FAQ‐35 I have noticed substantial discordance in urine microscopy results when the same urine sample was examined a second time shortly after the first examination. How is this possible?

  • A: This is not an uncommon phenomenon. It likely happens when one of the two urine samples was not well‐mixed immediately before preparation of the urine sample for microscopy. Elements in urine can settle by gravity very quickly, so it is easy to submit a nonrepresentative portion of the urine above that which has settled. This is an example of a preanalytical error. It is essential to ALWAYS well‐mix the urine sample before analysis.


FAQ‐36 If the urine is a medium to dark yellow color, I often assume that the urine is well concentrated. In these instances, in an animal that appears otherwise healthy, I do not measure the USG. Is this practice OK?

  • A: No. It is true that the amount of yellow color to the urine varies somewhat by how concentrated that urine sample is. Urine with very little color is often dilute and urine with deep yellow color is often concentrated. There are many instances of discordance between an estimated USG based on urine color and USG measured on a refractometer. It is often important to know the actual USG rather than some guesstimate. How dilute or how concentrate the sample is good to know. Urochromes largely contribute to the urine color, but their presence varies by each individual.

FAQ‐37 I just examined a urine sample that appeared dark brown to black in color. The dog is sick but has no urinary signs. After centrifugation, the supernatant is the same color and there is no obvious sediment. Urine microscopy reveals very few of any type of elements. What is causing the dark coloration to this urine?

  • A: Since the color persisted after centrifugation and the urinary sediment was inactive, the color has to be from something dissolved in the urine rather from formed elements that would have gravitated into sediment. Though hemoglobinuria and myoglobinuria can both create pink urine, both can also appear black following some degree of oxidation in the urine. If the CBC shows normal RBC counts and appearance, hemolysis is unlikely to be generating enough hemoglobin to enter the urine. Myoglobinuria is a more likely cause in these instances. Increased serum CK is supportive for rhabdomyolysis that could allow enough myoglobin to enter and discolor the urine. Though not commonly performed, there are tests to definitively differentiate between myoglobin and hemoglobin in the urine.

FAQ‐38 A three‐month‐old pure‐bred dog is presented for evaluation of PU, PD, dilute urine (USG 1.012), and moderate azotemia (serum creatinine concentration 3.7 mg/dL). Proteinuria (2+) is found on urine dipstrip evaluation. The health status of the other littermates cannot be determined. What is the chance that this dog has a familial nephropathy?

  • A: It is very possible that the dog indeed has a familial nephropathy. It is also possible, however, that renal disease was acquired in utero or soon after birth as a result of nongenetic factors. Information from diagnostic imaging and UPC can provide support for this diagnosis, but renal histopathology using light microscopy, electron microscopy, and evaluation with IFA will be needed to make a definitive diagnosis.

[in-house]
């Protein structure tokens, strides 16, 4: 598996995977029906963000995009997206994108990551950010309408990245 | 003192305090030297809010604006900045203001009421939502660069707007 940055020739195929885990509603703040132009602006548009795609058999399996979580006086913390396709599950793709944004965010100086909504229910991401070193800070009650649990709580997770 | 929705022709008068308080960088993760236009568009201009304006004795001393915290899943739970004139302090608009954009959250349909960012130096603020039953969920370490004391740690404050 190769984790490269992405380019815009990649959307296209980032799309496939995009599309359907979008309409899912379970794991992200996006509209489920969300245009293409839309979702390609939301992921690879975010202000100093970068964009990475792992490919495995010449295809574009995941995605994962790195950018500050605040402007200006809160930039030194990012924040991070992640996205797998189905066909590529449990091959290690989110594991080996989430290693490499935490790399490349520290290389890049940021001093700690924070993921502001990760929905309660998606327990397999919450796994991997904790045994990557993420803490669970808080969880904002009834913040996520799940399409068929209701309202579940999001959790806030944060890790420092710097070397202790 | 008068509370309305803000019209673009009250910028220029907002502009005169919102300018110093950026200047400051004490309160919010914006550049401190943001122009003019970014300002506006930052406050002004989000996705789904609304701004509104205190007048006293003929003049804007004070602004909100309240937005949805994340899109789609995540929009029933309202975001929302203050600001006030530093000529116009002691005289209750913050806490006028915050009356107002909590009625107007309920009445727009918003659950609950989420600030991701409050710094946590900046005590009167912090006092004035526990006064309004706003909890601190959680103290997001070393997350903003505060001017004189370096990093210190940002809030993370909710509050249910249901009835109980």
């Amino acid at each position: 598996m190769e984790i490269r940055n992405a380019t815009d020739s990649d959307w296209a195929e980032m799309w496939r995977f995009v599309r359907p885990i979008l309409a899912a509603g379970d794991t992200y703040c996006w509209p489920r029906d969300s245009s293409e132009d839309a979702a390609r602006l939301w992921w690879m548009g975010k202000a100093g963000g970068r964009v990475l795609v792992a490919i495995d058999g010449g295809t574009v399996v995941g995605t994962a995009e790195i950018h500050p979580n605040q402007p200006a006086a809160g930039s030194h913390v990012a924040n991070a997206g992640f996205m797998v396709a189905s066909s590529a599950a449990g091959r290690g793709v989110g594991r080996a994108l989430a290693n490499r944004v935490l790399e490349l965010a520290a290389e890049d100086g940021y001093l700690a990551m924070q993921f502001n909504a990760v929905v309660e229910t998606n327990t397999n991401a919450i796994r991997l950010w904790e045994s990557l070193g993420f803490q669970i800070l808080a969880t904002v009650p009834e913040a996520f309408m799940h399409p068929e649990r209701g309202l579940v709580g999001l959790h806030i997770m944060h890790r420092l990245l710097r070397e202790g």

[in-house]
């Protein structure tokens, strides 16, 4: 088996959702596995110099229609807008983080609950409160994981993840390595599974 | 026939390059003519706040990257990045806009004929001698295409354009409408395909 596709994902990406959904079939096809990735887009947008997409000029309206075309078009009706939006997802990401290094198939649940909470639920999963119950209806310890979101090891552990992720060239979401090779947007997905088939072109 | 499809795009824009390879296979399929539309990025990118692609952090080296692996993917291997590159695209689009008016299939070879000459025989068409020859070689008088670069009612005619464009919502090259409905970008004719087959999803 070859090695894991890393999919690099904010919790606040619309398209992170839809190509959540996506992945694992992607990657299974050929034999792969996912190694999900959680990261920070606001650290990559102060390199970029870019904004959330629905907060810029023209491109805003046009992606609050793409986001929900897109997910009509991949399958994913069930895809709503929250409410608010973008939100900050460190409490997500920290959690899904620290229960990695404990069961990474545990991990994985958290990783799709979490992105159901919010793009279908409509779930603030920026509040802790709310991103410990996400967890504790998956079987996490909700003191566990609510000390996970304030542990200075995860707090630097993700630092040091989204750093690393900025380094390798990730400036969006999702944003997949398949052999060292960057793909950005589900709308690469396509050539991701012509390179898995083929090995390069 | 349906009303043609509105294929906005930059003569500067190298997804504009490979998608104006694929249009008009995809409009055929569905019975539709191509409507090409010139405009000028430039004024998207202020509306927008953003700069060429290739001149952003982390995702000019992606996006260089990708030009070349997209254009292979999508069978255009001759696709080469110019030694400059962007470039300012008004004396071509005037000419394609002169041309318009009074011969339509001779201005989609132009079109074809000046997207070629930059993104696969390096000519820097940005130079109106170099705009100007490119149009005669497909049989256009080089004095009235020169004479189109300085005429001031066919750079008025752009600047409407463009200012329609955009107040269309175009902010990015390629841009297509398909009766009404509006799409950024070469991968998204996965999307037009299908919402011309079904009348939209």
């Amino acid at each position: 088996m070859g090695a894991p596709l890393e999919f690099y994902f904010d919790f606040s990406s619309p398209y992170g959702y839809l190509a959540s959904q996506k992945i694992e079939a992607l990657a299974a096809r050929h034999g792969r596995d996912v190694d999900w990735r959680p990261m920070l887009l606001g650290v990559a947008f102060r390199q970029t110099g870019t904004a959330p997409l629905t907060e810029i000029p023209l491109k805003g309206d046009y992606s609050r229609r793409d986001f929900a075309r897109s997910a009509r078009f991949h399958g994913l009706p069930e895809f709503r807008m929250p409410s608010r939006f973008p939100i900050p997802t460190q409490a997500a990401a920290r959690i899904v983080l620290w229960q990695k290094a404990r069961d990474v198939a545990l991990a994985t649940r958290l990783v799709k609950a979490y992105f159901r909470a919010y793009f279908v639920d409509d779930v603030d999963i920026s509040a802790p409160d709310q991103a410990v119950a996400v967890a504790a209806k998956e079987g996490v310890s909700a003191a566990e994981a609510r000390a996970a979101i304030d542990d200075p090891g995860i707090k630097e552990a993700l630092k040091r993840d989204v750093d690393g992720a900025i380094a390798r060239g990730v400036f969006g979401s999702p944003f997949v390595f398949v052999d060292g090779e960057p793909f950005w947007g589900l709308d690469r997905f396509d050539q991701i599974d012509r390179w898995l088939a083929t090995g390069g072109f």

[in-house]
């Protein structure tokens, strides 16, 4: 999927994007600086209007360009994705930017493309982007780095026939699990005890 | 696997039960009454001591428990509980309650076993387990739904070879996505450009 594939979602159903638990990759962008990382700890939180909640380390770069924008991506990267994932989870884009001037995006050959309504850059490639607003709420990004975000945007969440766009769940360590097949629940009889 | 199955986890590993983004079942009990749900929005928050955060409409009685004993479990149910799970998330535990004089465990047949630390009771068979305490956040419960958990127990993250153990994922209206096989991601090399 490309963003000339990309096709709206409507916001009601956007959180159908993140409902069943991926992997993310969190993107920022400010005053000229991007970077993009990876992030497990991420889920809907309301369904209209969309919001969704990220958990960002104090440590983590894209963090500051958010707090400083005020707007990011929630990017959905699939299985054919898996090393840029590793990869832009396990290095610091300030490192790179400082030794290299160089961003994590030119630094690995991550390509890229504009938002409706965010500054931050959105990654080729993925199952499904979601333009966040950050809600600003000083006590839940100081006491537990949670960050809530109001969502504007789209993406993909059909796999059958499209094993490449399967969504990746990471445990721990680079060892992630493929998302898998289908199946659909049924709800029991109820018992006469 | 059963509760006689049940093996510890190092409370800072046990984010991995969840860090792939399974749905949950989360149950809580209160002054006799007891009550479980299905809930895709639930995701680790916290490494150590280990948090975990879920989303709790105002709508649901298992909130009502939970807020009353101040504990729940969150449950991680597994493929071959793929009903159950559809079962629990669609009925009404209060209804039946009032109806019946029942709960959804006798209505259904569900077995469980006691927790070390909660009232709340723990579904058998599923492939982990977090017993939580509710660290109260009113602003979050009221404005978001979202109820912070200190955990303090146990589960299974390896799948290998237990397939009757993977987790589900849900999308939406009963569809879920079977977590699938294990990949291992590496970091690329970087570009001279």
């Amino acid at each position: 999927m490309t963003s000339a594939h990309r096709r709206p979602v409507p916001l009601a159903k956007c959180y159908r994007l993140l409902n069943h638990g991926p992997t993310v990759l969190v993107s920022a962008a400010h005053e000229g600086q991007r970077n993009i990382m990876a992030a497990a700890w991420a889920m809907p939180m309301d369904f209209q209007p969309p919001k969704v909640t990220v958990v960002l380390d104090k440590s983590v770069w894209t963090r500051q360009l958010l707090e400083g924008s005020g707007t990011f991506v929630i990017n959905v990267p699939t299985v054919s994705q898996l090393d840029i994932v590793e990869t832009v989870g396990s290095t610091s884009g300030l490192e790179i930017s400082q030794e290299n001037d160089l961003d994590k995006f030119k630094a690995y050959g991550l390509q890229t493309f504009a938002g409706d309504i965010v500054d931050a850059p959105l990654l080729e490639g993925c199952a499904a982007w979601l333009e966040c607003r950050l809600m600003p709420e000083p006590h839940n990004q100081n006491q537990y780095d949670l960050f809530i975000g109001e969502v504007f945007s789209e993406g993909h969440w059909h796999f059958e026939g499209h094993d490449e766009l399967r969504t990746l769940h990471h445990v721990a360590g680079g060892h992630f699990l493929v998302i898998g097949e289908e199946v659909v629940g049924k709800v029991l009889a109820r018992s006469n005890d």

FAQ‐39 An 11‐year‐old castrated male German Shepherd Dog has been definitively diagnosed with hyperadrenocorticism (HAC) and treated with trilostane, leading to a hypoadrenal crisis in the past. Pre‐ and post‐adrenocorticotropic hormone cortisol concentrations are currently within the normal range. Persistent and severe PU and PD developed in the last month. Serum biochemistry results, including BUN and serum creatinine concentrations, are normal. Urinalysis was normal, with the exception of a USG of 1.010. The USG was still 1.010 after gradual water restriction to 30 mL/lb/day. Results of abdominal radiographs and abdominal ULS imaging are normal. The dog was given 0.2 mg DDAVP orally twice a day which resulted in a USG of 1.040. The USG returned to 1.010 shortly after the DDAVP tablets were discontinued. Does this dog have central diabetes insipidus (CDI)?

  • A: Apparently so. The dramatic response to the DDAVP followed by a rapid return to much more dilute urine in the absence of DDAVP supplementation supports a diagnosis of CDI. The possibility of a mass lesion in the region of the pituitary gland and the hypothalamus should be considered.

FAQ‐40 Is a USG in the hyposthenuric range (1.001–1.006) required to diagnose CDI?

  • A: No. Animals with complete CDI typically have hyposthenuria (USG 1.001–1.006), but some dogs with complete CDI can concentrate above this range despite complete absence of ADH if they are dehydrated (but usually not above USG 1.017). An alternate explanation is that the dog has partial CDI. Brain imaging (magnetic resonance imaging or computed tomography [CT]) can be performed to evaluate the hypothalamus and pituitary gland for diseases that could interrupt production or secretion of ADH.

FAQ‐41 I have encountered a USG from a dog that was 1.000. I thought that might be an analytical error, so I repeated the measurement using the same urine sample and the same refractometer as before, and it was again 1.000. I have never seen a USG this low. The dog has mild PU, but I was not expecting to find a USG this low. Is this a “real” USG? The urine was collected free‐catch by the owner.

  • A: Probably not. Something else is happening here. If the 1.000 USG were real, one would expect the dog to have severe PU/PD and that is not the case. It is possible that the sample is not really urine, or that it has been diluted accidentally with water. Repeat the USG on another sample to see if the USG is still the same or not. It most likely is NOT.